A conference committee of Senate and House members reached a compromise Friday on a plan to transfer some 250,000 acres of land from the state to the University of Alaska.
The full Senate accepted the compromise bill 11-6 in a Friday evening session. The House took no action.
Some lawmakers were angry that the meeting was rescheduled for Friday morning with little notice to committee members or the public.
The lands bill by Gov. Frank Murkowski has been contested by conservationists and those living near the land parcels that could be conveyed to private hands. Many have argued that communities should have been more involved in the land selection process.
In 2000, the Legislature passed a law giving the university 10 years to pick 260,000 acres of state-owned land to be given to the university to sell or develop as a source of revenue. Murkowski has said efforts to transfer the land have proven expensive, time-consuming and subject to litigation.
His proposal aims to speed up the 10-year selection and conveyance process, giving the university and Department of Natural Resources the authority to select and transfer the entire 260,000 acres immediately.
Dick Mylius, a deputy director with the Department of Natural Resources, said 8,339 acres have dropped out of the bill through the committee process, leaving 62 parcels from Murkowski's original plan.
The House rejected the Senate's version of the bill and sent the two proposals to a conference committee, where members from both bodies work out the differences.
Rep. Jay Ramras, R-Fairbanks, who pushed for the land transfer bill this year, said the Senate sent the bill over to the House so late in the session it did not have time to address the concerns of Rep. Bruce Weyhrauch.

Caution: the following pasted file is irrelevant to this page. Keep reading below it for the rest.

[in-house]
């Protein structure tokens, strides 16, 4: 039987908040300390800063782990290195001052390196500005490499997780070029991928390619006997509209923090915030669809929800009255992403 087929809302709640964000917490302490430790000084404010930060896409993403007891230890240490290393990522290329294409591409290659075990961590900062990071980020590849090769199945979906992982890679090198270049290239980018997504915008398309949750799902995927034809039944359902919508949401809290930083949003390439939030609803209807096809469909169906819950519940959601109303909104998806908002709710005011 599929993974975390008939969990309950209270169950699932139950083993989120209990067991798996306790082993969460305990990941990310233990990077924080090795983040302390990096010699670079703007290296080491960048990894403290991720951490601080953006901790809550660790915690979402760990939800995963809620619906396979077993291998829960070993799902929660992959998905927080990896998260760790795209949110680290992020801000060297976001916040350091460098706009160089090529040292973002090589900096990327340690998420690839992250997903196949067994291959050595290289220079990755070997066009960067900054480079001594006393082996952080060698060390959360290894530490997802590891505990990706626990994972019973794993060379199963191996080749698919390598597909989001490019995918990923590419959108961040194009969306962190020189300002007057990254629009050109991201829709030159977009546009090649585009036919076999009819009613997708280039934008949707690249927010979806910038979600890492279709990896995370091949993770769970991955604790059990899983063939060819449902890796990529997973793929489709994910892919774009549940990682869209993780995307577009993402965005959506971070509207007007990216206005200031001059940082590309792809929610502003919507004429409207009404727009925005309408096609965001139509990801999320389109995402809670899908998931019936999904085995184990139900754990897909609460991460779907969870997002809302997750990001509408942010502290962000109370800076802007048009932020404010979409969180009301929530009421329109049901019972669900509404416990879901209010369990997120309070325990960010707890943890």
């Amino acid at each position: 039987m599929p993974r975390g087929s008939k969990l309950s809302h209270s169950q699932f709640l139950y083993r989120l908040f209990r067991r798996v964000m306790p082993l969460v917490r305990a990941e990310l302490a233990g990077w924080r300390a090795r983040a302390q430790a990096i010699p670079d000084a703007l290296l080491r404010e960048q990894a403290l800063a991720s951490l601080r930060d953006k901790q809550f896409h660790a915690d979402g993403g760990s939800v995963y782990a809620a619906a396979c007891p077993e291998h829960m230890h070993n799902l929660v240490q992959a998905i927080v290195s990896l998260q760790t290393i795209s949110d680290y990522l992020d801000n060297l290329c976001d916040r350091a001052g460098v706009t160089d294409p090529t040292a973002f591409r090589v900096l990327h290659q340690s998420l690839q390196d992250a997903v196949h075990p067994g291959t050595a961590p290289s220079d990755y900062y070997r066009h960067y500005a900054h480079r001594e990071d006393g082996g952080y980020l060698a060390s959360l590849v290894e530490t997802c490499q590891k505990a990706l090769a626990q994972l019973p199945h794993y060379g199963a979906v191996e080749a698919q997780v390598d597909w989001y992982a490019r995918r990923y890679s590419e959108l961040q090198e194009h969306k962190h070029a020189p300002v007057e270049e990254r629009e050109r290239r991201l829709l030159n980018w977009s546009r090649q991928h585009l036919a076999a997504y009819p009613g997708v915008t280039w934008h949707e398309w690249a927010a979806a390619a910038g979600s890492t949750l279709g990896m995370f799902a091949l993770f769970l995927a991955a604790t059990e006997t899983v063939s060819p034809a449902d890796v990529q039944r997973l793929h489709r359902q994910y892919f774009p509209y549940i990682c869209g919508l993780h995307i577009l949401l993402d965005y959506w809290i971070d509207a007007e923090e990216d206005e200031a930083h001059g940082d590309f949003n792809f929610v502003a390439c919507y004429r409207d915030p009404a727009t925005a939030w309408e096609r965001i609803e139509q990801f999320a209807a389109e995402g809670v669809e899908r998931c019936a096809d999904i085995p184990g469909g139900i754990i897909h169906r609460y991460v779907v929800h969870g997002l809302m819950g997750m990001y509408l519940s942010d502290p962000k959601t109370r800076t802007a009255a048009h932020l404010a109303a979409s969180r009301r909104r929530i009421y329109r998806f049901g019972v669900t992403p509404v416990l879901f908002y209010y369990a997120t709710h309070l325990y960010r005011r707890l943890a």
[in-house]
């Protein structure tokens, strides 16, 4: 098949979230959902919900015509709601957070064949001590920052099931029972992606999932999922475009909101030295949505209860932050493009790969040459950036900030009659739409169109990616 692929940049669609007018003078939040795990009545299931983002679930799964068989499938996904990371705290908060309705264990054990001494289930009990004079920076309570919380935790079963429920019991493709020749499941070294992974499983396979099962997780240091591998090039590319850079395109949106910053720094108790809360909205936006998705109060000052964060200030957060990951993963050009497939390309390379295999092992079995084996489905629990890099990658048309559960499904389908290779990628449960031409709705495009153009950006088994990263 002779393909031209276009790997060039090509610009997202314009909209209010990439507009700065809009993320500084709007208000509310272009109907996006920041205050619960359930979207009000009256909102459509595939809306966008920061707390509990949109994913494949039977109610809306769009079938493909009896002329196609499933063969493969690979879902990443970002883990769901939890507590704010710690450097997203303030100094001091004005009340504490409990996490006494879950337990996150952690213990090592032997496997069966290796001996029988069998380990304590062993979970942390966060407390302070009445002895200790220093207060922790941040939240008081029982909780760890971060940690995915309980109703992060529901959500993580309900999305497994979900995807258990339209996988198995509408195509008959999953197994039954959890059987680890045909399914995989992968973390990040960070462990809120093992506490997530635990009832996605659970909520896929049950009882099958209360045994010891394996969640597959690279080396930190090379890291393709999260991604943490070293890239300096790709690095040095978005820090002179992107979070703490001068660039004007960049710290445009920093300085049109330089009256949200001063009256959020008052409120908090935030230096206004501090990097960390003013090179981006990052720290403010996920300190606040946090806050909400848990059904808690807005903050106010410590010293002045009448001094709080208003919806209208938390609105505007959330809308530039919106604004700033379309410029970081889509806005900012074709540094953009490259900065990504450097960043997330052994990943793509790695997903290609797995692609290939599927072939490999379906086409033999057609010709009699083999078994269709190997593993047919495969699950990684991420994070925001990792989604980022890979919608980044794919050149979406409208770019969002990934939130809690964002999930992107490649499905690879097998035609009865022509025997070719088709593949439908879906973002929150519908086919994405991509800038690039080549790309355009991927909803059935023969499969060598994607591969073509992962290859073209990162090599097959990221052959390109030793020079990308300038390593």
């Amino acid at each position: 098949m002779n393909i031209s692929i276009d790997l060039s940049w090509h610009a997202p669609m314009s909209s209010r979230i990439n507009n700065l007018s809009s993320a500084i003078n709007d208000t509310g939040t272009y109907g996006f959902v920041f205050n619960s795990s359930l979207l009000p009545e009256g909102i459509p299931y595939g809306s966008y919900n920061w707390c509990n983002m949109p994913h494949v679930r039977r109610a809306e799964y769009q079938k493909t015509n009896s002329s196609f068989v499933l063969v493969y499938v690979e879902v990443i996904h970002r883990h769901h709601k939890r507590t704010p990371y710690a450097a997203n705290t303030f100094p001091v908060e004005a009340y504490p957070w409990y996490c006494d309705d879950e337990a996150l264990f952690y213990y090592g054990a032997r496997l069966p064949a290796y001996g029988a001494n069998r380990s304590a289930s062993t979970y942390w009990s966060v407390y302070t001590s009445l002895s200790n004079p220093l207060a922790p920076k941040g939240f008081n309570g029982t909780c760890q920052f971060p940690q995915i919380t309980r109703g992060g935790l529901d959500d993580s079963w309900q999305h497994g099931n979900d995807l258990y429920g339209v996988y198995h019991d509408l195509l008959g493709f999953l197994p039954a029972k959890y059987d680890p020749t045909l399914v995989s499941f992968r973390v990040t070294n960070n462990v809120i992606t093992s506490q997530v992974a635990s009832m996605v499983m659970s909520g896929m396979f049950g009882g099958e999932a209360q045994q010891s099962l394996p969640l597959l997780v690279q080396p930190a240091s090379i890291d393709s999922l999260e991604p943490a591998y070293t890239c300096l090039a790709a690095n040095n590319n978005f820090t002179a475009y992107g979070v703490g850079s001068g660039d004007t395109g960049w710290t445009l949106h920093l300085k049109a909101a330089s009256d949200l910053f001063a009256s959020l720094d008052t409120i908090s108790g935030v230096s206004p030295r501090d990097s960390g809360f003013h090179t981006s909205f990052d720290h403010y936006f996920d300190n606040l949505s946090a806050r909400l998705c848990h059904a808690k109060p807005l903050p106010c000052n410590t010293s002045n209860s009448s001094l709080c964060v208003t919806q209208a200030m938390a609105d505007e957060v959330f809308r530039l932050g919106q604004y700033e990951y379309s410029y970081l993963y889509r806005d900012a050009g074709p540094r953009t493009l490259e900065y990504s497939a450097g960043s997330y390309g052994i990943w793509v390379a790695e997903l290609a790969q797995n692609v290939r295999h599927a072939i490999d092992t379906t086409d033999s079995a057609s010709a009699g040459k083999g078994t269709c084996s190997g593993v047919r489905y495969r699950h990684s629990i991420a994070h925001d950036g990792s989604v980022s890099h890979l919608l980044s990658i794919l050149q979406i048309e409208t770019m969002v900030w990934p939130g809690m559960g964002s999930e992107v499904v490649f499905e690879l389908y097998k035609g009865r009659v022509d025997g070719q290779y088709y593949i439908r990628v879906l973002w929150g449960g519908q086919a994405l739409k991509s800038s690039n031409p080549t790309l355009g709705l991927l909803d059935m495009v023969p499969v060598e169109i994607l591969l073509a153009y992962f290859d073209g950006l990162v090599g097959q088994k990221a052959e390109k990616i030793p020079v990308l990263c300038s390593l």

Weyhrauch, R-Juneau, wanted more Southeast parcels removed from the list. The conference committee had scheduled a meeting for 3 p.m. Friday, but Ramras rescheduled it for 10 a.m. Friday with about 30 minutes' notice.
The committee met and approved removing Southeast parcels of land near the fishing town of Pelican and near Idaho Inlet, both on Chichagof Island.
Sen. Johnny Ellis, D-Anchorage, who was assigned to the conference committee, did not receive notice of the time change until after the committee approved the compromise plan.
Ellis said he believes the six-member committee, dominated by Republicans, agreed to the changes before the Friday meeting.
"Obviously, they met behind closed doors and worked out their differences," he said. "The public, the press, there are people all over the state interested in this bill, and they thought the meeting was for 3 o'clock this afternoon."
Ramras said he rescheduled the conference committee because he wanted to move forward with the bill.